Rikus Grobler | Feb 8, 2018 | 0
Film Screening – Doc-U-Mentally for junior doctors
Recently graduated doctors have to make a career entrance somewhere but this is seldom a decision of their own. A South African film that shows the reality of junior doctors, is screened this week in Windhoek to show young professionals how tentative, and sometimes daring the first steps of a career path may be. Gruelling work hours, inadequate compensation and health hazards are face on a daily basis by junior doctors. Mixing these elements produced a gritty, in-your-face movie, described by critics as not-for-everyone but still impacting everybody.
Venue: Franco Namibian Cultural Centre in Windhoek
Dates: 02 and 03 February 2017
Entry: Visit www.today.com.na/doc-u-mentally for more info regarding ticket prices and bookings.
Namibian audiences now also have the privilege of viewing Doc-U-Mentally – a film which aptly captures the pressures junior doctors have to face daily.
Namibian-based Francois Wahl, a chartered accountant with a passion for filmmaking, directed and produced the much anticipated film, which won the award for the Best South African Documentary at the prestigious Jozi Film Festival late last year.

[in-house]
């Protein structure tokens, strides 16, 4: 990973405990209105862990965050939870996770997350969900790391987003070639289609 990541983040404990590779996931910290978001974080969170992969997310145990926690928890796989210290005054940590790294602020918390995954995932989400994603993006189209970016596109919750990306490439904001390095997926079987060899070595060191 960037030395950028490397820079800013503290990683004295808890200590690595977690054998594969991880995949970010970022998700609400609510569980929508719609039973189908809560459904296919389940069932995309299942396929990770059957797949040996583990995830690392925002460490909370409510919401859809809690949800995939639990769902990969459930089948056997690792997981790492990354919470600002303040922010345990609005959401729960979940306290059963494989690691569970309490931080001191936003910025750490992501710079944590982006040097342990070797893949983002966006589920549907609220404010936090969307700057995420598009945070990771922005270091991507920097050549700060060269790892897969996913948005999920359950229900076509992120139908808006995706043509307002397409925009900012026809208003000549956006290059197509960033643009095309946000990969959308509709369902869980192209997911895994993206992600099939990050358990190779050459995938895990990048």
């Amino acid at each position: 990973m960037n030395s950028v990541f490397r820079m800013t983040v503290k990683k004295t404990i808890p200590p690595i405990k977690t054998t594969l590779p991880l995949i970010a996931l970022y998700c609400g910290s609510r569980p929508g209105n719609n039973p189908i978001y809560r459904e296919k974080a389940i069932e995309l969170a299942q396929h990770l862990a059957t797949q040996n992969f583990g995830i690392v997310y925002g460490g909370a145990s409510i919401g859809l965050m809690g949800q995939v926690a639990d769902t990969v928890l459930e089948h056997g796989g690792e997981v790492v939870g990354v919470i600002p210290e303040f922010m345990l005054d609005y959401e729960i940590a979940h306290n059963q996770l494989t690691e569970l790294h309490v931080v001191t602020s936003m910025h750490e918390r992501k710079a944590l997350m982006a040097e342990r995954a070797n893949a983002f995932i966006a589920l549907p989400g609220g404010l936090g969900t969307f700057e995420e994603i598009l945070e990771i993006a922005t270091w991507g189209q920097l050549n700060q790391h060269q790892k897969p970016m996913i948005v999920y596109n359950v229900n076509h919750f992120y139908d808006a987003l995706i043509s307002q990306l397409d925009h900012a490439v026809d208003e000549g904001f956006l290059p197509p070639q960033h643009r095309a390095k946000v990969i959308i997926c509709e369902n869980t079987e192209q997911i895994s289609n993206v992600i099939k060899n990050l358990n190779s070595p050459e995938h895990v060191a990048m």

Wahl was inspired to tell the story after experiencing almost first-hand what these young doctors go through, since his father, wife and brother are all rooted in the healthcare profession.
“The effects of sleep deprivation and the hostile environment junior doctors have to work in have damaging repercussions – and it’s this that I wanted to bring home to the viewer.”
“The film shows five different doctors from vastly diverse backgrounds, during five different calls. The main focus is to show the race against time for these doctors and how working 30 hour shifts impact their mood, performance, stress and anxiety levels as well as their personal safety,” said Wahl.
The movie is set at Ngwelezane Hospital in Empangeni in KwaZulu-Natal but the conditions and events portrayed closely reflect what junior doctors in Namibia have to go through as they face a similar dilemma.
Doc-U-Mentally is not for the faint-hearted and shows real-life scenes of stab-wounds, gashes that must be sown up, near drownings, and everything in between that junior doctors need to deal with during a regular shift.
It features Dr Saishrien Rasen in the surgery unit, Dr Yenziwe Ngema in orthopaedics, Dr Wanele Ganya in paediatrics, Dr Amy Salvesen in emergency medicine and Dr Lourens Wahl in casualty.